Remember now thy Creator in the days of thy youth, while the evil days come not, nor the years draw nigh… Let us hear the conclusion of the whole matter: Fear God, and keep his commandments: for this is the whole duty of man. (Ecclesiastes 12:1,13)
Houston - After 100 years on the earth, James Edward “Deek” Roberts wants generations now and to come to understand what it means to live a healthy and fulfilling life.
His life began in 1914, born to Mr. James and Sarah Roberts in Hempstead, Texas.
He grew up in a different era of American history where you could not take for granted the things that we consider common and normal today. His experiences and wisdom are priceless and represent the real story of living Black American History.
His first 50 years were a tremendous history lesson that lays out life as it was then.
He remembers the days when horses ran faster than cars and when Black folk had to sit out in the yards of White folks just to look at television or listen to the radio through doors and windows.
“Young people got it good today and don’t know how good things are” , Roberts said. Things have changed and I am glad it changed because there were some very scary days back then. Some things I know that I still cannot talk about.”
Life During Segregation
In the year of his birth, Woodrow Wilson was President of the United States and the United States was in World War I.
Garrett A. Morgan, an African-American, invented the gas mask that year. It was his invention that saved many lives during WWI when chemical weapons were deployed against American and Allied troops by Germany during that war.
Roberts grew up in Hempstead during a time when Blacks 37 years after the first Reconstruction Period. In the years following Reconstruction, times regressed and many southern Blacks worked in cotton fields and on farms. Civil Rights and Equality were not a top priority and Blacks had to follow a strict code of conformity in order to survive.
“There were only certain things they would allow us to do then,” Roberts said. “Much of it was field work because there were not city jobs. All we could do or (they) would allow us to do was chop cotton or pick cotton.”
According to Roberts, the southern way of life involved segregation and the idea of being separate, but equal and in Texas, it was treated like the law.
“Segregation was going on,” he said. “There were places you could not go and places you could not sit down. You learned how to live with it and deal with it.”
When he went to school, not only were schools segregated, but also Black boys and Black girls were educated separately.
“I wanted to learn,” he said. “I wanted to know as much as I could cause I always had that dream of getting out and seeing the world.”
Going to town, he recalls his father and later himself in Hempstead walking the streets and having to step off the walkway to clear walkways and sidewalks to allow Whites to pass freely.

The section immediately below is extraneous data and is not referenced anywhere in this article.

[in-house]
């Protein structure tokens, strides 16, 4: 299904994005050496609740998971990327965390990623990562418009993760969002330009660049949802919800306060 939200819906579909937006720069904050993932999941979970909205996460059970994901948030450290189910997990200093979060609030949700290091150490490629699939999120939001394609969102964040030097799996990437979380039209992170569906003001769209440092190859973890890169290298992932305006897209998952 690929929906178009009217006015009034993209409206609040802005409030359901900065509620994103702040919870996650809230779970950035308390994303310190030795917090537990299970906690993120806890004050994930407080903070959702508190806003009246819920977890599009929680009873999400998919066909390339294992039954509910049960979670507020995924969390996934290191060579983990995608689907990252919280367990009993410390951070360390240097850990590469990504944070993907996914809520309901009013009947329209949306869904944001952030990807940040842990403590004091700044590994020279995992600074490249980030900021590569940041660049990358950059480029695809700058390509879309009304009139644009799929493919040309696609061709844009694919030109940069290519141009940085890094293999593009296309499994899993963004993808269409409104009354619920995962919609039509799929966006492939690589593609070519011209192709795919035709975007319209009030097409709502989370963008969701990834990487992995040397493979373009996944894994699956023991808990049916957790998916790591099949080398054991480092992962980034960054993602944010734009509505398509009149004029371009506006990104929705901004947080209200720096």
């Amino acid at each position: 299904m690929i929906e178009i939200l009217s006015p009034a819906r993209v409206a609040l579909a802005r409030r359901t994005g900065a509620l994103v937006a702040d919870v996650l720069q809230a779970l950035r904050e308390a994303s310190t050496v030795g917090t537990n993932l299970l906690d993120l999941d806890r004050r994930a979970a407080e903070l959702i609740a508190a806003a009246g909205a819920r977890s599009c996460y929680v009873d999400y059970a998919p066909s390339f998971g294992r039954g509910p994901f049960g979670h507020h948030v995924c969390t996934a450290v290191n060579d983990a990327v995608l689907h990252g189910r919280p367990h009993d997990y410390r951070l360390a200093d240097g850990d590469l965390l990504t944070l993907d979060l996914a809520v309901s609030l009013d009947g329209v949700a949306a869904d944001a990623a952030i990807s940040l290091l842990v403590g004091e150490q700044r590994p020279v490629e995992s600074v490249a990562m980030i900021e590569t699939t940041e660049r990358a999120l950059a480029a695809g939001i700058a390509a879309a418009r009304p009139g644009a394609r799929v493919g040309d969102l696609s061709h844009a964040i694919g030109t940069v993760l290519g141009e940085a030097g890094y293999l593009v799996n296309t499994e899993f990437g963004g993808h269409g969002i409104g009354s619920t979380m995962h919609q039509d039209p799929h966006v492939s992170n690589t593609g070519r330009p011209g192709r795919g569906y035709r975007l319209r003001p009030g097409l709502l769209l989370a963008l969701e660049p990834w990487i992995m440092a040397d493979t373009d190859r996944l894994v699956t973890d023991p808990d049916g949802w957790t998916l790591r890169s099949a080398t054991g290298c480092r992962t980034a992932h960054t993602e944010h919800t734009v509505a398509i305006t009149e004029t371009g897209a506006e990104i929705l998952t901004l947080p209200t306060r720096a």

“You had to be polite and tip your hat and say good day ma’am or sir,” he said. “When asked a question, you did not talk other than to say Yes sir or no sir, yes ma’am and no ma’am.”
Failure to comply with the societal norm of the day meant you were a troublemaker and you would be dealt with harshly.
“Black folk kept your head down and you stepped aside and allow them to pass,” he said. “If you forgot or refused to do it, you would get a foot in your behind right there or two or three guys would find you later and beat you and whip you badly.”
In an age where people talk about increasing minimum wages, Roberts recalls a time when wages were not fair and that those who owned the fields controlled so much of what happened in the lives of Black people.
“Pay was different,” he said. “Today there are wages. Then, it was what ever they wanted or felt like giving you.”
Another case occurred when he was a young adult. America became entangled in World War II and he wanted to serve. He was drafted, but was not allowed leave the cotton fields until the Texas White landowners decided Blacks could go.
“I got military papers to go to war and got papers to go into the Army, but the man told me to throw it in the trash and go back to the field and I did and went on back to work,” he said. “It was according to who you were working for.”
It was a time when looks could kill… mainly you. Everybody knew what happen to the boy in Mississippi (Emmett Till) for looking at a White woman, so you had to be careful.
“You could not look to long at anyone and better not look at a White woman. You could be killed for looking with “wishful eyes”…, he said. “I had to watch myself because I was a gazer. I always looked at things too hard.”
He joined the military in 1942 and served his country courageously in Company “E”, 132th Engineer General Service Regiment. His service happened in conjunction with the Army Air Corps’ all African American 100th Pursuit Squadron, later designated a fighter squadron. The squadron was activated at Tuskegee Institute and served honorably in England and in other regions of the European continent during World War II.
Roberts served as a construction foreman and was qualified in Marksman Rifle.
“I worked with 145 men and there were only two Blacks,” he said. “We built things and then we tore down and build up again… mostly houses and bridges.”
He added that equality was not the priority among troops, but like on the farm in Hempstead, he learned to live at peace and make it work.